French presidential debate: Le Pen comes under fire from rivals

Cheryl Sanders
April 2, 2017

As former president François Mitterrand wrote in 1953 (p. 80), French people like Le Pen will come to learn that 'the France of the 21st century will be African or nothing at all.' Despite the isolationist wishes of her voter base, France still reaps big from its strategic web of political, economic, and military ties with African nations.

Financial markets, which are allergic to Le Pen's anti-euro rhetoric, came to the same conclusion, displaying relief after a snap poll showed Macron was the most convincing contender. "She is running a very good campaign with a very clear and strong message", he says. When it moved onto immigration and secularism, it became tonic with vitriolic exchanges between the two front-runners - Macron and Le Pen.

Macron was seen winning the presidency by beating Le Pen in the May 7 runoff with 65 percent of the vote to 35 percent for the National Front leader, unchanged from two weeks ago.

Fillon has seen his support slide since being accused of using hundreds of thousands of euros in public money to pay his wife for work she may have not done. Macron on the other hand, is a newcomer who has been accused of being too vague on his policies.

"Like Brexit (and in the US), voter turnout is key".

Will three and half hours of historic and often belligerent debate live on TV between five French presidential candidates actually change anything?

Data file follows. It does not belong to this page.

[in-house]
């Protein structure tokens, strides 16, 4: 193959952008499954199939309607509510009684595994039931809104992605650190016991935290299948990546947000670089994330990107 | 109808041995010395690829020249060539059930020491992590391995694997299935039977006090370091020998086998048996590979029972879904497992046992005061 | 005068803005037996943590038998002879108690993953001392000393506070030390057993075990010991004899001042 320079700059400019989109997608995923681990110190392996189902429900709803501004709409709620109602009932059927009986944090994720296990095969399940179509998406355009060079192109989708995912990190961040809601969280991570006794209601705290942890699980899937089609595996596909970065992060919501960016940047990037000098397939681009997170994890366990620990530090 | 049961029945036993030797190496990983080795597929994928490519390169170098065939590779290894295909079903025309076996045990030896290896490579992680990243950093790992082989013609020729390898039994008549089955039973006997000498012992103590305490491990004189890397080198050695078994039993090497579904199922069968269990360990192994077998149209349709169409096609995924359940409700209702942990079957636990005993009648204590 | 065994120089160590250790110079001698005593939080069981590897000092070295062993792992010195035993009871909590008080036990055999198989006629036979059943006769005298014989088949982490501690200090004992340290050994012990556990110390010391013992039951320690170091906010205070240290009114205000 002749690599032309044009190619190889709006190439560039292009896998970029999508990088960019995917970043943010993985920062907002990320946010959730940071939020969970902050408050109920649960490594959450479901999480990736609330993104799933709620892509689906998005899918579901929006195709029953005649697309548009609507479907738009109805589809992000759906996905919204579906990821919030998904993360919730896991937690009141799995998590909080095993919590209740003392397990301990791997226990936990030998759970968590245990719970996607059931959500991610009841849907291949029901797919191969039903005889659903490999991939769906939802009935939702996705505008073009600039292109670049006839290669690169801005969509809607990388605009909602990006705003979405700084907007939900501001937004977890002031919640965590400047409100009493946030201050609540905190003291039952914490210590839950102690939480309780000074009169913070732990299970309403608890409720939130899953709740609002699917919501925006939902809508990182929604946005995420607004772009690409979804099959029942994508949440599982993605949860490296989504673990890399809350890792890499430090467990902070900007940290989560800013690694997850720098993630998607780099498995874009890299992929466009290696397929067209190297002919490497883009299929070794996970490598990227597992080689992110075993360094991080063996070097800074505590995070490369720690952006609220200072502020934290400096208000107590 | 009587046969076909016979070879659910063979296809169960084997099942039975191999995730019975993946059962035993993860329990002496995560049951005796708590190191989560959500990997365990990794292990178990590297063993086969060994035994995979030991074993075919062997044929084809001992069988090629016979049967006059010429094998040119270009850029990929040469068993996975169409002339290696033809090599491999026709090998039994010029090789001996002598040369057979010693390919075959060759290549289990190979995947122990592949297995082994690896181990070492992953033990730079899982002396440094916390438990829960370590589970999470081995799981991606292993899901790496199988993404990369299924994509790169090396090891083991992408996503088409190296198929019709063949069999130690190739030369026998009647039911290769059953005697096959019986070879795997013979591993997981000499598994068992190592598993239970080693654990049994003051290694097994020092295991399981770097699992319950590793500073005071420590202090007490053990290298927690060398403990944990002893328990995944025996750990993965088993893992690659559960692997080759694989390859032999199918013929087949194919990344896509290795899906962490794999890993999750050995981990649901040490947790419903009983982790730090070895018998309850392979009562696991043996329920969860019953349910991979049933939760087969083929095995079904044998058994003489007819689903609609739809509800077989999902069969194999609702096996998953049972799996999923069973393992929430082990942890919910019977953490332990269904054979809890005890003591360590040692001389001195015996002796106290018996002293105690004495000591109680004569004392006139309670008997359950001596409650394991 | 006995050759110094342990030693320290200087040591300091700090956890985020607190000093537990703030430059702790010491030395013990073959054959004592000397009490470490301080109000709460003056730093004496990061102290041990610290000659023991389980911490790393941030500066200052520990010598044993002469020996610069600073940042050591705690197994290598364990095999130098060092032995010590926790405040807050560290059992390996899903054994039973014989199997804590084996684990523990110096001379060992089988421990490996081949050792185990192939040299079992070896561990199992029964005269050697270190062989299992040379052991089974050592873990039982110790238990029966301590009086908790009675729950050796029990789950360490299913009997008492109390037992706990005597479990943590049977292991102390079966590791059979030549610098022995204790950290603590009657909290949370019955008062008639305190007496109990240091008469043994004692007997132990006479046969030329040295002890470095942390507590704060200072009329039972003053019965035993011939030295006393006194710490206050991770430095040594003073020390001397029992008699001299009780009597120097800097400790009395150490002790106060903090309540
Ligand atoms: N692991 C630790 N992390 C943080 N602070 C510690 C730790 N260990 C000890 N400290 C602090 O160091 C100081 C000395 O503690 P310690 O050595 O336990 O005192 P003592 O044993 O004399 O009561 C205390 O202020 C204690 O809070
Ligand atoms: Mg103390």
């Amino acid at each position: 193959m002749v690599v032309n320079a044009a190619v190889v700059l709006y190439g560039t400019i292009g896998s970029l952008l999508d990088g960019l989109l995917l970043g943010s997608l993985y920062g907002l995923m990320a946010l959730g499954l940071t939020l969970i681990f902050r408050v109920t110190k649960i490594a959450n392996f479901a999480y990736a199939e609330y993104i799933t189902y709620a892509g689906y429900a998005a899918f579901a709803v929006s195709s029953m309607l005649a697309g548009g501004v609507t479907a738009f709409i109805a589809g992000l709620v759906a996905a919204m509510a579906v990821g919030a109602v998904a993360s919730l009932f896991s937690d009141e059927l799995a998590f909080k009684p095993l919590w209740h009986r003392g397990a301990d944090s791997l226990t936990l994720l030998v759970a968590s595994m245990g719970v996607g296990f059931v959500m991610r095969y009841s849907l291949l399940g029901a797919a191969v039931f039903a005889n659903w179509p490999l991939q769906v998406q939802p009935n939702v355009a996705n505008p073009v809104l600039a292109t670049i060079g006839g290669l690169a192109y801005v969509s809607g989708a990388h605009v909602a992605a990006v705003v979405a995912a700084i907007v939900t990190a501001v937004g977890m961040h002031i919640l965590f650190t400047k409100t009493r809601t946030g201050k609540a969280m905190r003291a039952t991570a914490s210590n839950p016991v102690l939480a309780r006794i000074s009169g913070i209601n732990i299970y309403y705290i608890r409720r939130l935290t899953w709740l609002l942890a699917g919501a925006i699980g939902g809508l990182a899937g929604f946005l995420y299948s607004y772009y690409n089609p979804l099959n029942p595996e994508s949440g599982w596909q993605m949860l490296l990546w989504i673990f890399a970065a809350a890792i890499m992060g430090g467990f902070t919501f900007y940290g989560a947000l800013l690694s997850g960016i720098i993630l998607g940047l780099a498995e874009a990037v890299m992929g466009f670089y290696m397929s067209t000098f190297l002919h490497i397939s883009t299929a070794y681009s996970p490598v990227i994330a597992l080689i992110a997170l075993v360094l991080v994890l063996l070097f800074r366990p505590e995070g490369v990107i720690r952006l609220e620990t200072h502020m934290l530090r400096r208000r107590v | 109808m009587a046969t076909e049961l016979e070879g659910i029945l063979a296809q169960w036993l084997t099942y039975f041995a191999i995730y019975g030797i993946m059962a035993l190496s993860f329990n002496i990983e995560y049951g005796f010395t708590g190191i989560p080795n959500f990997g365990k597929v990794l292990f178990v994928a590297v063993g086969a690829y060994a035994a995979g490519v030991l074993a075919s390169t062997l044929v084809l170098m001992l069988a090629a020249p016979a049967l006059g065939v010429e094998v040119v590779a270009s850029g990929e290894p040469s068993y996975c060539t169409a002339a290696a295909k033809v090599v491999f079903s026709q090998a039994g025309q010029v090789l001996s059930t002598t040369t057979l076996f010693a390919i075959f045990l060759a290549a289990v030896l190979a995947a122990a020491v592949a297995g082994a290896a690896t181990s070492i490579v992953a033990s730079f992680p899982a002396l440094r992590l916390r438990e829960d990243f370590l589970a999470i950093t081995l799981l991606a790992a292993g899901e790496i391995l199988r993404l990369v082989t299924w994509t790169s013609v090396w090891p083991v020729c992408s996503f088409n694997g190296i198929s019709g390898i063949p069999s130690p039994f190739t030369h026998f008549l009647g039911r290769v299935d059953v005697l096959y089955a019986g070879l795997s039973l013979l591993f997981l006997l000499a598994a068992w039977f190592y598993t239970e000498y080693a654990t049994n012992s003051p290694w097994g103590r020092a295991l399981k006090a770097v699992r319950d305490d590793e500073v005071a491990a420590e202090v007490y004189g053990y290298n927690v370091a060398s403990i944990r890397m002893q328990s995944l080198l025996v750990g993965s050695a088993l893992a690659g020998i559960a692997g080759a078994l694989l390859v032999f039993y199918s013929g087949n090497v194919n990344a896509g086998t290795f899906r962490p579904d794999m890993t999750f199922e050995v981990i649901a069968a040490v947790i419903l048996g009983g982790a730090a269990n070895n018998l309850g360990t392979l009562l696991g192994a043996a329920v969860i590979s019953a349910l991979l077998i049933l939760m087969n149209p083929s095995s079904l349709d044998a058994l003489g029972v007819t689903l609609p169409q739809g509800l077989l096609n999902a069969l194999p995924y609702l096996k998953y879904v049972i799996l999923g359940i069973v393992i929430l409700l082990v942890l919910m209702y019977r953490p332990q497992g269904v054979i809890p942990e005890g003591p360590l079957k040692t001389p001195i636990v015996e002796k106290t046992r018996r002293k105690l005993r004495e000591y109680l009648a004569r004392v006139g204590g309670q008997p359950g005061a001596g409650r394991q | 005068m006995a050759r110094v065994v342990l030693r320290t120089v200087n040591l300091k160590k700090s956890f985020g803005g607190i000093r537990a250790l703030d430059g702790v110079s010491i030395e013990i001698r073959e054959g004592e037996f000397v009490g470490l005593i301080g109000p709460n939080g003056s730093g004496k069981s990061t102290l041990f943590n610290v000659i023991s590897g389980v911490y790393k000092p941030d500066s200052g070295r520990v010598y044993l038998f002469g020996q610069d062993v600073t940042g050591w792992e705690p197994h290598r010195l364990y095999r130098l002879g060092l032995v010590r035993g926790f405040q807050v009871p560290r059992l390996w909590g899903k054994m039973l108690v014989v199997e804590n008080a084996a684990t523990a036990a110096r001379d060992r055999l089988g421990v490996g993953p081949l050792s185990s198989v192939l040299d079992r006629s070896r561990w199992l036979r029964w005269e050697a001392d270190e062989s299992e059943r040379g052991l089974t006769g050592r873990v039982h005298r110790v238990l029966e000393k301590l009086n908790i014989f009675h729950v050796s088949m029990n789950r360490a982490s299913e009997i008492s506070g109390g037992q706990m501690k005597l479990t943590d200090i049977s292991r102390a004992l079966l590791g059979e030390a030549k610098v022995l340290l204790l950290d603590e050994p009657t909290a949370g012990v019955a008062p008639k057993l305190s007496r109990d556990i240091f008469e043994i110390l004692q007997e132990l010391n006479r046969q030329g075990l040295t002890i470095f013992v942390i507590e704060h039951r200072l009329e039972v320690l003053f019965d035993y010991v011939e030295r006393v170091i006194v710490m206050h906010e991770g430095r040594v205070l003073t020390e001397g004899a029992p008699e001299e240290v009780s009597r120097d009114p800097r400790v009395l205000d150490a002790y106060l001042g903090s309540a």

Francois Fillon, France's center-right candidate had concerns over Le Pen's populism, saying, "The real serial killer for French spending power is Mrs. Le Pen with her plans to exit the Euro and restore the franc: that would spark run away inflation".

Bernard Poignant, a close adviser to Hollande, also told Reuters he was backing Macron.

Paris: French presidential candidate Emmanuel Macron has solidified his status as frontrunner in France's election in a marathon televised debate on Monday when he clashed on immigration and Europe with his main rival, far-right leader Marine Le Pen.

A high abstention rate could benefit Le Pen as polls consistently show that her supporters are the most certain of their vote.

French people's outlook on globalisation is one of the most pessimistic in the world: 33% think that opening their country's economy to foreign companies and the global market is a threat, while 67% people think their country is in decline.

Mr Macron said French border security should be strengthened and called for an "effective expulsion policy" to remove people in the country illegally.

The campaign, the most unpredictable presidential race in decades, has thrown up two outsiders as the current front runners: Liberal economist Emmanuel Macron and far-right populist Marine Le Pen.

The debate will be the first time in history that French voters get an opportunity to compare the leading candidates before the first round as the frontrunners share the stage with the candidates now in third and fourth place, Francois Fillon of the right and Benoit Hamon of the left, along with the far-left Jean-Luc Melenchon.

The debate - which lasted nearly three-and-a-half hours - is the first of three ahead of the first round vote on April 23rd.

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